Uganda’s national competitions took place at the St Francis Auditorium at Makerere University, Kampala.
“I was inspired by my younger sister. I did not want to disappoint her. The last term, she was the best speller at her school – Kampala Junior school,” Marie Antoinette Lukedde, one of the seven 2020 East African Spelling Bee competitions qualifiers, said.
Uganda’s national competitions took place at the St Francis Auditorium at Makerere University, Kampala, on Friday. The competitions, which saw many schools across the country represented, were organised by Pepea Africa Initiative, in partnership with Vision Group.
Lukedde, a Senior One student at Gayaza High School, also attributes her victory to the daily and endless revision of the spelling bee handbook that was provided by the Pepea Africa Initiative.
Having failed in the first round of competitions during the school preparations, Lukedde had no hopes of proceeding to the East African competitions.
“While at school, I revised the spelling bee handbook. My teachers also would explain the rules of the competition,” she said.
She added that during holidays, her aunt also downloaded a spelling bee App, which she used to learn the basics of spelling and the rules of the game.
Favour Busingye Bwesigye, who qualified from Ntare School, said despite him registering only seven days to the final competitions, he was able to qualify for the East African caravan.
Bwesigye attributes his success to his older brother, whom he says got words from the dictionary and the handbook for him to practise.
“My brother, who is in senior six coached me. He would set a timeframe for me to spell given words,” he said.
Other students who qualified for the East African caravan are Umar Trife Wambooze (S5) from Kira College Butiki, Cynthia Nansereko (S3) from Gayaza High School, Emerald Nassali (S2) from Gayaza High School, Immaculate Mary Namubiru (S1) from Gayaza High School and Promise Kitara (S4) from Kira College Butiki.
About the competition
The qualifiers will have a study tour from Kasese to Mombasa, Kenya, from January 5 to 12. Dr. Anthony Wekesa, the director of Pepea Africa Initiative, said the overall winner will be announced after presenting a report about the tour on topics tackling climate change and sexual reproductive health.
Wekesa said since the spelling bee competition’s aim is to improve the writing skills of the participants, “the student who will document the best report will be the overall winner”.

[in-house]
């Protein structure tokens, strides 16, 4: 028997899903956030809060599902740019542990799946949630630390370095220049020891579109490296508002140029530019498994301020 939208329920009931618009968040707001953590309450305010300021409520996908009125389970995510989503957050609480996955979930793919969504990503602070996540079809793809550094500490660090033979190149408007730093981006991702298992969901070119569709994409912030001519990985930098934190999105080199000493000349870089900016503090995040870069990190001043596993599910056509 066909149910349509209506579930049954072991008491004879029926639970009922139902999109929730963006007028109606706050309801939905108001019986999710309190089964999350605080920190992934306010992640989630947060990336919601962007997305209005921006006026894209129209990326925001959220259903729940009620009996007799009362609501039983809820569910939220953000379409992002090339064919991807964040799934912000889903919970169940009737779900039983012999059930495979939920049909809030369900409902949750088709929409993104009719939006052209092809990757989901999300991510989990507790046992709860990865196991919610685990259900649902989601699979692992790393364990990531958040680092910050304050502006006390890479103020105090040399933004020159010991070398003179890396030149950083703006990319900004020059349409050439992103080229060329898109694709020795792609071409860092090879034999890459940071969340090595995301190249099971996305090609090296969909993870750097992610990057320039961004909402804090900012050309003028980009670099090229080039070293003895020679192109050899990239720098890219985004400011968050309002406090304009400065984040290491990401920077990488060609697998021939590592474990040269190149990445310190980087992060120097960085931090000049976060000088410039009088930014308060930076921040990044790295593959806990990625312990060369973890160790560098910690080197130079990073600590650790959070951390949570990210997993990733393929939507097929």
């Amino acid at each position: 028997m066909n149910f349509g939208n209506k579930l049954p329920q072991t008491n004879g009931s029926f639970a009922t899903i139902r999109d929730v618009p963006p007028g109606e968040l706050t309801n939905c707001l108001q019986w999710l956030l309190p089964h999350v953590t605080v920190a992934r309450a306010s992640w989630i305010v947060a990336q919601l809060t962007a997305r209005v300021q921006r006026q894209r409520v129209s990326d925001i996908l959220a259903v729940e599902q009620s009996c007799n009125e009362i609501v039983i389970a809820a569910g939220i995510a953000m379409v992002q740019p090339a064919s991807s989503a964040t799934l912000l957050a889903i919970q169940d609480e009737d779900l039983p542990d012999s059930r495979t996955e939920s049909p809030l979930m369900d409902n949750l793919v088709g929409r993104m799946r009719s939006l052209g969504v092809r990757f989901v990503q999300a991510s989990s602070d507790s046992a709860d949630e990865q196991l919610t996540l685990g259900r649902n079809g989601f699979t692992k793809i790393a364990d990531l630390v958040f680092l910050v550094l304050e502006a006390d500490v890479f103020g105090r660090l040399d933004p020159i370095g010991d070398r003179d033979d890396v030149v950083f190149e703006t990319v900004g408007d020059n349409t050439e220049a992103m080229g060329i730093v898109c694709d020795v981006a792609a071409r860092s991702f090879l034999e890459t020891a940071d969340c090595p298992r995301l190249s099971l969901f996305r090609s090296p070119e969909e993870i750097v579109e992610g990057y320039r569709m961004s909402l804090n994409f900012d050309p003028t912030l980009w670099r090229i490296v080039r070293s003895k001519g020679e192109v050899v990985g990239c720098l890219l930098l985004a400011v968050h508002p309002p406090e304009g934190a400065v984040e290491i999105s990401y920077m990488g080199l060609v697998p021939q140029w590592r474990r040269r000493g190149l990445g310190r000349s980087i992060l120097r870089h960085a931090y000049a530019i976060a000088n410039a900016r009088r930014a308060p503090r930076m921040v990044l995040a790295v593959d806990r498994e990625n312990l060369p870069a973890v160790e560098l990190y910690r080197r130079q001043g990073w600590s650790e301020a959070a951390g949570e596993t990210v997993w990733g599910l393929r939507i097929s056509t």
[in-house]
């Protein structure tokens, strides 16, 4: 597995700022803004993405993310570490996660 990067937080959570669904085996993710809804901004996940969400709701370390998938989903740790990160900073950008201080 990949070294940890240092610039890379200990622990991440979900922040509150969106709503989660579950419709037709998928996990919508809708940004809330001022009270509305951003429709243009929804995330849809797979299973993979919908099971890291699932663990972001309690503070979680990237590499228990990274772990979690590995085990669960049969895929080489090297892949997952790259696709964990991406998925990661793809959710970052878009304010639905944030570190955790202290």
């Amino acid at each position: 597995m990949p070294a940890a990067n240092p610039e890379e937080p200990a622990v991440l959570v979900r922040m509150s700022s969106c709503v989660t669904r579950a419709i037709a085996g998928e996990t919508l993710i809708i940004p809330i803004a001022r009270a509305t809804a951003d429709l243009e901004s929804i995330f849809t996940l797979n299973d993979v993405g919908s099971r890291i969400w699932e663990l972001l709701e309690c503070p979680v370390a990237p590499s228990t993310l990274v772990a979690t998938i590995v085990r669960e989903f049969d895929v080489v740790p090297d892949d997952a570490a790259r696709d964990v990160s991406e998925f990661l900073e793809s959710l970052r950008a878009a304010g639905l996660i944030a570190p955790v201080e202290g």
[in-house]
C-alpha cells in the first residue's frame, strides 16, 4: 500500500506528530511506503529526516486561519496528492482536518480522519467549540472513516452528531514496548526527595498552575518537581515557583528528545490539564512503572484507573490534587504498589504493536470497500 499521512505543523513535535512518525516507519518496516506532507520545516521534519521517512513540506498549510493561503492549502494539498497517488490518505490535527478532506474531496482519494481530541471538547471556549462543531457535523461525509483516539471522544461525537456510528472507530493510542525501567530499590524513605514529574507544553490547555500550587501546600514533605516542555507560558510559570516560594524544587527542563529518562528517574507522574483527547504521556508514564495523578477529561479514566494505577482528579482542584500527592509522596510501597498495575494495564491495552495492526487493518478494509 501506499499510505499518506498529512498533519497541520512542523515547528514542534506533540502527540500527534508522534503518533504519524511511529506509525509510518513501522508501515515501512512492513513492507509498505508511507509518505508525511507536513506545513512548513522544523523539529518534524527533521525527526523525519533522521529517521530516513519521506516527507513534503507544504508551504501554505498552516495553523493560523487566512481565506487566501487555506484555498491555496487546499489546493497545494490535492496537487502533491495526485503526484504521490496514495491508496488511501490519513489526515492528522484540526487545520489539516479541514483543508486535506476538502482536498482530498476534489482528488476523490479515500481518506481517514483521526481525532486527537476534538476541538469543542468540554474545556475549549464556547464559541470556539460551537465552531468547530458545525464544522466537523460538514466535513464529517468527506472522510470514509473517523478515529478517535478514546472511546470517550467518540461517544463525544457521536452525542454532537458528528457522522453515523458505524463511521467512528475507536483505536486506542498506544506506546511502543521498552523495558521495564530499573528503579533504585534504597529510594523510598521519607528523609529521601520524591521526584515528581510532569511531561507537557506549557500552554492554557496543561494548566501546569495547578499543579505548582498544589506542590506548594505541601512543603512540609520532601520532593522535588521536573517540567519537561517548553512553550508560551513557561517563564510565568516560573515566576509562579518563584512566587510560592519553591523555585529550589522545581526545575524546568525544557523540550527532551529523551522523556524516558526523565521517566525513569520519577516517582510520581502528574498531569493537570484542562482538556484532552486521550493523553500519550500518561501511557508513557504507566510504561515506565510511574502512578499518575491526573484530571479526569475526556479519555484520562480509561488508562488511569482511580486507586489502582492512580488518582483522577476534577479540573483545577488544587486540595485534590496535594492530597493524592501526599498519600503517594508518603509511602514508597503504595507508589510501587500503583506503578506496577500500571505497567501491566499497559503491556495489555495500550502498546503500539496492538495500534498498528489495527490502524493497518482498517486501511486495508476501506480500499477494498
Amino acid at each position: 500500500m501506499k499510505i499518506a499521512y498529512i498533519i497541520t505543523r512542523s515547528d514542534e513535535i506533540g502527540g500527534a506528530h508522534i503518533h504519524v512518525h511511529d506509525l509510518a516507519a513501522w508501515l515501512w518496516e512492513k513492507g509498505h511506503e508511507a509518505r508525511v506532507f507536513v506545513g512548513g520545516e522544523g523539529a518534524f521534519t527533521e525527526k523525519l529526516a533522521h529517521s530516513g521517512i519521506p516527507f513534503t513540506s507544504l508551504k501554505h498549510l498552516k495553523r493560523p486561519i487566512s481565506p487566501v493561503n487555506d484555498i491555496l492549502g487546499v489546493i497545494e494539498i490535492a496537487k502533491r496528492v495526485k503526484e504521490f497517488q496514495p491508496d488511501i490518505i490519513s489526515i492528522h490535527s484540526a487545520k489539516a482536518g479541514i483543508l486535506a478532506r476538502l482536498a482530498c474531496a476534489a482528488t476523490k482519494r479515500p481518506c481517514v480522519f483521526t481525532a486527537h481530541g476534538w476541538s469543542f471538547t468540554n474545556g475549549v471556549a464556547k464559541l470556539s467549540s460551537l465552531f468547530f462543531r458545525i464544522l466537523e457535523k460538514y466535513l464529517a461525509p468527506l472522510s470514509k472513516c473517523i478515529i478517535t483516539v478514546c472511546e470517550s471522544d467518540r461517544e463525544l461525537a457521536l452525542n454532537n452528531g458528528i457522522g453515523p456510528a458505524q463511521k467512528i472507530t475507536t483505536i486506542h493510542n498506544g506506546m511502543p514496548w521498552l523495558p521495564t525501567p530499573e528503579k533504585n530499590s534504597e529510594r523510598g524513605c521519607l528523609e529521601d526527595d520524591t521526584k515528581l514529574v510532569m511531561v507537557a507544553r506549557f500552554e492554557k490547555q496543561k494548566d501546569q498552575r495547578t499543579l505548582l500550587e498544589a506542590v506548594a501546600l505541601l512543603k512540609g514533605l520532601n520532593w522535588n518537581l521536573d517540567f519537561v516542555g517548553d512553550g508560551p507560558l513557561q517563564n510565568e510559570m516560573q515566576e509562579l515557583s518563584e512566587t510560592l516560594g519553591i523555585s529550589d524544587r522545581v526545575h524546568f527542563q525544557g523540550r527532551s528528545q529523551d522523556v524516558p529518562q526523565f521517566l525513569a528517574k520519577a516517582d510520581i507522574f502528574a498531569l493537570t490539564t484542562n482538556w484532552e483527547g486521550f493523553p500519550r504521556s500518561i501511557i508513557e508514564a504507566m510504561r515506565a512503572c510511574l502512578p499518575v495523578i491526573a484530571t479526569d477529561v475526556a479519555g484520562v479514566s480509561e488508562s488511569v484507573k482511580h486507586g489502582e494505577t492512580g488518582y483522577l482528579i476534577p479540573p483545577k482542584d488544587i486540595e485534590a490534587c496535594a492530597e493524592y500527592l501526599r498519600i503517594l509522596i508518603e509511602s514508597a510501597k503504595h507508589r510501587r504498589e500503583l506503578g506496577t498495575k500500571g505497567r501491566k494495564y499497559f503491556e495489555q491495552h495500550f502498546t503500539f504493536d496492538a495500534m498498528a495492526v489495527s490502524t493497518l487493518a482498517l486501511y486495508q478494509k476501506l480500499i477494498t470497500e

John Eremu, the features editor at New Vision, said the project aims at supporting learners to improve their reading culture and comprehensive spelling skills.
“The participants will learn from each other. To score highly, they need to read extensively. They will not only be preparing themselves to participate in the competition, but also broadening their understanding of the issues and improving their vocabulary,” Eremu said.
The East African spelling bee is a regional spelling competition conducted in six countries of Uganda, Burundi, Kenya, Rwanda, Tanzania, South Sudan, and Rwanda, that started in 2015.
The project recognises and encourages learners to embrace literacy, while helping them to research practical solutions to societal problems, such as sexual reproductive health and climate change for secondary schools and financial literacy and governance for primary schools.
On November 25, Pepea Africa Initiative also held primary and nursery spelling bee competitions. The East African spelling bee is a regional spelling competition conducted in six countries of Uganda, Burundi, Kenya, Rwanda, Tanzania, South Sudan, and Rwanda. It started in 2015.
The project encourages the learners to embrace literacy, while helping them to research practical solutions to societal problems, such as sexual reproductive health for secondary schools and financial literacy and governance for primary schools.